A new kitchen and plenty of living room space for yoga (because falling down is a lot easier in a room with no furniture) have made it time to refocus on my healthy journey.

Right now, I’m working on small steps. I’ve bought some running shoes, and now that the weather has finally gotten up out of sub-arctic temperatures, it’s time to take action.

If you’ve followed my journey, you’ve heard about our wellness tool, Rally. Rally helps you evaluate your health with an easy test and then has you pick challenges in order to earn coins, which you can use to enter drawings for rewards.

Rally is a great way to hold yourself accountable to your goals each day, and I’m going to help connect you to ways to make your Rally goals happen. I’ve done a few of the challenges before, and while I’m not going to do all of them permanently, I am going to spend all spring testing them out and connecting you to resources to meet your goals.

The first two challenges that I’m going to test out and help you with are cooking at home more and tracking what you eat.

I had tracked what I ate before with a handy app called MyPlate. I still recommend it, but I’ve taken a different route this time.

I’m a writer at heart. I’ve been saying I was going to be a writer since I was 4, when I wrote my first book, which was about bears. (I realize this might make me sound like Dwight to you lovers of The Office, but my bears weren’t eating beets. They were being ballerinas and astronauts. You know, real bear stuff.)

While humiliating myself is always a fun side effect of blogging about my life, I bring this story up for a reason. I like writing things down, and I’ve always liked writing things down. There is nothing so satisfying as putting a physical check mark beside a task. I work on the Web team, and I still keep a physical planner and to-do list.

So I’ve decided that maybe I stopped keeping up with the app (conveniently right around the holidays) because there was no satisfaction or memory in it for me. If I write something down, I feel it and remember it. If I just select an item out of a digital list, I will not remember how many calories those Skittles are costing me every day.

So I’ve made myself a My Healthy Journey fitness binder. I’m using it as a one-stop, life-hub of organized information. It’s amazing.

I started with supplies. I bought a beautiful binder that I can live with carrying around every day.

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Then I gathered office supplies:

  • Plenty of paper (for printouts).
  • Grid paper, which is perfect for making lists. All of the little boxes make perfect check boxes right alongside your tasks.
  • Binder dividers, a three-hole punch, and a large variety of highlighters, pens, and markers.
  • Plus my laptop, grocery list, and coffee because no morning project unfolds well in my house without coffee.

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The first thing I did was waste a lot of time on Pinterest looking at fun, inspirational typography. As a writer and designer, I’m a font geek, and I decided that I would start each month of my binder with some hand-drawn, cute, inspirational quotes. My dog and I worked on this in bed while watching documentaries. (She hated it because it meant I wasn’t petting her…) While it might sound like a waste, it has truly made me love my binder. My beautiful binder and I have formed a loving bond through hours of coloring. I definitely recommend it.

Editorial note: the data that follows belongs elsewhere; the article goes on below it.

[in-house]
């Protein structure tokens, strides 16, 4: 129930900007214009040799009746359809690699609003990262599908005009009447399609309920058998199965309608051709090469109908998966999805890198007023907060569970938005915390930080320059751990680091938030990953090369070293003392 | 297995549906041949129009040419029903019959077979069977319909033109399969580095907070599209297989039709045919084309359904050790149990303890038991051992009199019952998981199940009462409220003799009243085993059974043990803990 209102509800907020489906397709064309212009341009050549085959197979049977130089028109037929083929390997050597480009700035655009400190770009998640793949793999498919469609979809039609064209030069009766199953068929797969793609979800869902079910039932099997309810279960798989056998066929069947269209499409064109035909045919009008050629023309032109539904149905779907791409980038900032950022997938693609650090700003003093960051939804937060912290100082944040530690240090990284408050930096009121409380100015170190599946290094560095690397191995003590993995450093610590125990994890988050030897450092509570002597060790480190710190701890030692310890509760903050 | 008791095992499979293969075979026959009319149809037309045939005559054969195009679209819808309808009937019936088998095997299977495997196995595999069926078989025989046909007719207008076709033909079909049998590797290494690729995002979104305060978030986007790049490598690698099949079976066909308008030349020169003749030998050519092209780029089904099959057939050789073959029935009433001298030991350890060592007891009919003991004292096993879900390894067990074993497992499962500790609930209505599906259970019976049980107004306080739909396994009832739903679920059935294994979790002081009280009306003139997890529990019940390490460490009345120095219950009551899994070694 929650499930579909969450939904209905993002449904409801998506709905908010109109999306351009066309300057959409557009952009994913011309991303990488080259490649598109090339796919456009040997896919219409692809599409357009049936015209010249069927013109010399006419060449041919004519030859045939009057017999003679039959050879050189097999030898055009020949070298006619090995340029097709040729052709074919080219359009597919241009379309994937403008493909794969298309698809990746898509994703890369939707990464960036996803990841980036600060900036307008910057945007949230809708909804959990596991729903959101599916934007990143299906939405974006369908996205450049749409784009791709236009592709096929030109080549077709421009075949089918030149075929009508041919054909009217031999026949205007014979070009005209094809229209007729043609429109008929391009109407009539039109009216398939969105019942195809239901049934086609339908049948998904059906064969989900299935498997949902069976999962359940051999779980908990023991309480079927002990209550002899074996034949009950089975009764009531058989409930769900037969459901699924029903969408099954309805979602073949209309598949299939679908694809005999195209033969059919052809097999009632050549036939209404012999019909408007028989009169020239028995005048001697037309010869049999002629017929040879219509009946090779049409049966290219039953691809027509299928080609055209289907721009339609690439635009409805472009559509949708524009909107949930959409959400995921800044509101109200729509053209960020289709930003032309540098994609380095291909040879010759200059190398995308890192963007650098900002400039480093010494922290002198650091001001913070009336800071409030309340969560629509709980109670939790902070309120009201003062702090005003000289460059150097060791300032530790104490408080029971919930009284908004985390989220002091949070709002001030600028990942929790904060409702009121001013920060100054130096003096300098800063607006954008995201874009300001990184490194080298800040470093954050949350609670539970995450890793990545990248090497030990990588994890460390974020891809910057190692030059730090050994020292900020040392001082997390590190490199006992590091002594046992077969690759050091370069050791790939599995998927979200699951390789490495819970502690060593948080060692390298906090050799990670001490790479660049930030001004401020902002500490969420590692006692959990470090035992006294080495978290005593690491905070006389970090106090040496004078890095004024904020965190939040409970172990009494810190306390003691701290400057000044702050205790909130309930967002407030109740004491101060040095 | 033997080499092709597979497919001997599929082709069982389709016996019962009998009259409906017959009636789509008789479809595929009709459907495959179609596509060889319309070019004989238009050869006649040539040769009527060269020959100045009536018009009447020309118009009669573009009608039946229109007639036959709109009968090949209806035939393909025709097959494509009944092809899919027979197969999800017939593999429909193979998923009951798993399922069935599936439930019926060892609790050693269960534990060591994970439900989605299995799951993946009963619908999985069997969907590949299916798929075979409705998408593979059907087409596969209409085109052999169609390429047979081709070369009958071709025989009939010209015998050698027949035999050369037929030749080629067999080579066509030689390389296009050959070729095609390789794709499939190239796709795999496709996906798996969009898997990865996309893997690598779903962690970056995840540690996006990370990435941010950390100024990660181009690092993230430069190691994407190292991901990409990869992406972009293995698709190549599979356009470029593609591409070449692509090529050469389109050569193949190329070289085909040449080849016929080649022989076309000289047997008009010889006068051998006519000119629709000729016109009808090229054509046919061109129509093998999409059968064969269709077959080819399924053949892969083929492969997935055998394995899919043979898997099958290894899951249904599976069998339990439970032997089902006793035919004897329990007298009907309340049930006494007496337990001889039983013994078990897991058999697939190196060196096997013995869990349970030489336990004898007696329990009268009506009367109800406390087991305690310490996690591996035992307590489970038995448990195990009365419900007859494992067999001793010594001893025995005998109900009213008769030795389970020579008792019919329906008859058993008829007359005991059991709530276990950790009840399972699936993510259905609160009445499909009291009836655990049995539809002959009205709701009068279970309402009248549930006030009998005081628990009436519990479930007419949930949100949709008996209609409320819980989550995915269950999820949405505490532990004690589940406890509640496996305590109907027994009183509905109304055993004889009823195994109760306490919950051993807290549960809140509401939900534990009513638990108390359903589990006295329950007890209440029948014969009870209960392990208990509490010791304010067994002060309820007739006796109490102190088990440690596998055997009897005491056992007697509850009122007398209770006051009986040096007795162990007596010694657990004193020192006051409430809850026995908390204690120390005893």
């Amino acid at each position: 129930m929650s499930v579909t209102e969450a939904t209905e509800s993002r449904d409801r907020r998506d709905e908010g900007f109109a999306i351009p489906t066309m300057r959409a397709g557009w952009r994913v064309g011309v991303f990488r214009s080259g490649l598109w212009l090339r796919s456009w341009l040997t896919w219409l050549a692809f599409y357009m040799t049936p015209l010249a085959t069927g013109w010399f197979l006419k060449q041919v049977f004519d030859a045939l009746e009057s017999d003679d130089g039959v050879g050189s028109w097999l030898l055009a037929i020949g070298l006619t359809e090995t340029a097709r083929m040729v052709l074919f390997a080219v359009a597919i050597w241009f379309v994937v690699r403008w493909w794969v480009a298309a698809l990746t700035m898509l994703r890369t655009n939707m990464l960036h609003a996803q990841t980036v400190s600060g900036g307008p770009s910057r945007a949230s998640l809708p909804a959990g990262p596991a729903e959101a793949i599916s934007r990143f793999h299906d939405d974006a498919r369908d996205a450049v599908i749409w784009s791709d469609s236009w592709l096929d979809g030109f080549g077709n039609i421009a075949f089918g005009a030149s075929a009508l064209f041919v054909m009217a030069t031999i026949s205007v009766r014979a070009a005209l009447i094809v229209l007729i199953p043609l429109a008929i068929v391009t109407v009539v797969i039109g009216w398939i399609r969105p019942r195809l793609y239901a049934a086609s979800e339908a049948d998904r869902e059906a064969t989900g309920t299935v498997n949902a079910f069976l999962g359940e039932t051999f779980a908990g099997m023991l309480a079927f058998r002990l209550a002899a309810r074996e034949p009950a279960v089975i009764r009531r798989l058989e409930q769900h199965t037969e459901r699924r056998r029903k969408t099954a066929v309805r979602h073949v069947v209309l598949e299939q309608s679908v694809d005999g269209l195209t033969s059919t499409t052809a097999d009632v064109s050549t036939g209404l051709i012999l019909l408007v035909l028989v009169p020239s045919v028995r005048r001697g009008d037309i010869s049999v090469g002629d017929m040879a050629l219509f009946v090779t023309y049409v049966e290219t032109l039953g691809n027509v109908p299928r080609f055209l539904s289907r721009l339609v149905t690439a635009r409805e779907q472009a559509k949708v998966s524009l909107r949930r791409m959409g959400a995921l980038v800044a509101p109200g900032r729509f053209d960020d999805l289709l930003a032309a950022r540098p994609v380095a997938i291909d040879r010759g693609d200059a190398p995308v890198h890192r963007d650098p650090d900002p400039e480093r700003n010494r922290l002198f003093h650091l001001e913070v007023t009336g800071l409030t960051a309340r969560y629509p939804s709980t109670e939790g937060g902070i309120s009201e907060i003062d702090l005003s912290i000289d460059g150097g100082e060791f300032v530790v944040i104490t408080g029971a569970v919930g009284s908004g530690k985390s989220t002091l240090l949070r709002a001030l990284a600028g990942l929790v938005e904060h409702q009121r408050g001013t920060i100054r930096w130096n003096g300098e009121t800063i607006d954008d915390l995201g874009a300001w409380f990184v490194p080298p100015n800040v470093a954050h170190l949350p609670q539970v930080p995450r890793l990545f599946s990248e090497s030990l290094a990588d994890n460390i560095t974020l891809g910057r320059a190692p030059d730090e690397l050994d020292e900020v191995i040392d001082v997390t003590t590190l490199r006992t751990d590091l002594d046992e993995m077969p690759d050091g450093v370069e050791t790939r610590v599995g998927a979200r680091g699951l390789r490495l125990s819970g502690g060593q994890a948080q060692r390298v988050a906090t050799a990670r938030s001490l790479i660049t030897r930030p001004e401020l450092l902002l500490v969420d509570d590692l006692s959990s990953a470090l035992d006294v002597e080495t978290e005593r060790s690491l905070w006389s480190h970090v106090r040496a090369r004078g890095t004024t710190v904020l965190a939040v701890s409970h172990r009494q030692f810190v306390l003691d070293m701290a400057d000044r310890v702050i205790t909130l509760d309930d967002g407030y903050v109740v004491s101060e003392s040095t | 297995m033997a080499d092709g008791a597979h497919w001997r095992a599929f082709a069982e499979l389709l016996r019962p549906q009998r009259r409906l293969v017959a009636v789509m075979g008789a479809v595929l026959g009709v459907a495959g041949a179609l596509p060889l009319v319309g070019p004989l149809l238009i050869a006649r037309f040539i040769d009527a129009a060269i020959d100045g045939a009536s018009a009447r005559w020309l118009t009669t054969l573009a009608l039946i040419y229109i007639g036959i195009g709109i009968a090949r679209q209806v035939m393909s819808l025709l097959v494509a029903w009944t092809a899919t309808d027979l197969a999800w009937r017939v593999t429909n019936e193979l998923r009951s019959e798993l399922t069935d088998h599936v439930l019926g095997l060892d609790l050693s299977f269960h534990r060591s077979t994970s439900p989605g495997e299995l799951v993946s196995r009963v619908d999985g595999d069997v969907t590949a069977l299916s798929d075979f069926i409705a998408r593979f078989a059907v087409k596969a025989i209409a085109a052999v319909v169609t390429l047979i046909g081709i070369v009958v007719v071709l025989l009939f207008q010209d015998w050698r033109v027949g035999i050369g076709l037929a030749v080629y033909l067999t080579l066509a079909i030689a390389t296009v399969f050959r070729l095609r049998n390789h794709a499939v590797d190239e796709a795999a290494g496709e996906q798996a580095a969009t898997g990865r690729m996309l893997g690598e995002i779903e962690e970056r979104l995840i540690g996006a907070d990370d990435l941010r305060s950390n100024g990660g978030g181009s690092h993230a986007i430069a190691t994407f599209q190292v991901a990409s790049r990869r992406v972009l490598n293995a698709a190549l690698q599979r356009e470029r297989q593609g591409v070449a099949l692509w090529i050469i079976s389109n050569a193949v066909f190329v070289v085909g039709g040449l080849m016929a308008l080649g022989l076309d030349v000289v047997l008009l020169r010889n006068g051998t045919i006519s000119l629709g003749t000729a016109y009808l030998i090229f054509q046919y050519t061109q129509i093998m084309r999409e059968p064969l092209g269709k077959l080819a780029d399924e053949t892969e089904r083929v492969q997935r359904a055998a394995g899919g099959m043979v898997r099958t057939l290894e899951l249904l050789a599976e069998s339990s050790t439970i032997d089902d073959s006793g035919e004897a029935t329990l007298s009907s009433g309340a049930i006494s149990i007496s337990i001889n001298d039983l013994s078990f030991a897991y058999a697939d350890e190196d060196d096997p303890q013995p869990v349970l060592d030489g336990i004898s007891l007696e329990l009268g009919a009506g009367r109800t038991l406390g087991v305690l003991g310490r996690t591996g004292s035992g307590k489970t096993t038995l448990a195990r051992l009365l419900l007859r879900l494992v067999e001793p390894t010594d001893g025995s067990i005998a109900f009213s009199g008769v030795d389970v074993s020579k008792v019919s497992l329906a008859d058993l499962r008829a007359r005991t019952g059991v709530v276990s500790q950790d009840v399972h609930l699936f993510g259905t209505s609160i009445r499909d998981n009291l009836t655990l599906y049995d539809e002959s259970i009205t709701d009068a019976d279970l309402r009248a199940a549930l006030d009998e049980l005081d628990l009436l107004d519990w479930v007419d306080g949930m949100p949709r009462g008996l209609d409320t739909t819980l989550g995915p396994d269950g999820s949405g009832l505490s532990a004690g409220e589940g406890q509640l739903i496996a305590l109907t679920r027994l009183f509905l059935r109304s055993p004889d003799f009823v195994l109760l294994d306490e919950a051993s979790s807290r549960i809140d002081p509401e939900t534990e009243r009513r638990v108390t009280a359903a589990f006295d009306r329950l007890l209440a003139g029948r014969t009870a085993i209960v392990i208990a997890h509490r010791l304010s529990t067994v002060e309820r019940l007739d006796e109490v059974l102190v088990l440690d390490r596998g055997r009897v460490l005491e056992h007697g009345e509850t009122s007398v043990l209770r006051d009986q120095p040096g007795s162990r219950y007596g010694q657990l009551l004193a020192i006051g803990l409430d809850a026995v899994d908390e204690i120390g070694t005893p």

Then I printed some things that are actually useful. First up is a weekly printable meal planner. If you search for that online, you can find tons of free downloadables, both with and without grocery lists. Or you can try the one I chose or this colorful other option. I opted for a simple planner and to continue to use my awesome Wonder Woman grocery list. Choose whatever works for you.

Then I printed off some calendars. I have a planner for work, but I don’t like to put personal stuff in it because not only do I sometimes show it to people when scheduling social media plans, but I also don’t look at it outside of work. So this calendar will have things like my dentist appointments, the dates my prescriptions run out, and the dates all my different bills are due. I naturally color-coded all of this with highlighters, like an organization geek.

The last important piece of the puzzle is a printable daily food log. Again, there are lots of these to download for free on the Internet. This blog inspired me to make the binder and has a log you can download, or WebMD has an especially good Food Journal. With a little computer magic, though, I made my own, which combined spaces for food, calories, and exercise and has a water section to remind me to drink more water. The best part about making it yourself is you can add anything you want. Do you want a space for vitamins, medicines, or even reminders for things like flossing? Add anything that you think a physical reminder will help you stick with. You can also download My Healthy Journey Food Journal (it’s two pages, so you can print it double-sided!)

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I’ve only been doing it for a week, but so far, I’ve noticed that I remember how many calories are in my food far better when I’m forced to calculate and write it down myself every single day. You really think about your choices when you know you have to add that candy onto your day’s calorie total. The menu planner also forces me to sit down at the beginning of the week and plan out meals. While I haven’t stuck to it perfectly, it really does make grocery shopping and cooking much easier to plan for.

And just in case you need some ideas when you sit down to plan, here are 50 Healthy Dinner recipes you can try, or follow us on Pinterest for new healthy recipes all the time.

And follow me on Instagram, where I share inspiration and my healthy journey, mostly through food.

Here’s a taste of the day in the life: bright green Pea Pesto Pasta, Raspberry Sorbet (a go-to dessert at just 120 calories a serving), and Pineapple-Lime Salsa Chicken Tostadas with Corn Guacamole for just 380 calories. (The chicken is of my own invention. I just put 2 chicken breasts into a crockpot with a small can of chopped up pineapple tidbits, a quarter jar of salsa, and the juice of a lime and cooked it on low for 8 hours. Then I shredded it for delicious, sweet and savory tacos.)

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Join me there in making cooking and health more fun, one image at a time!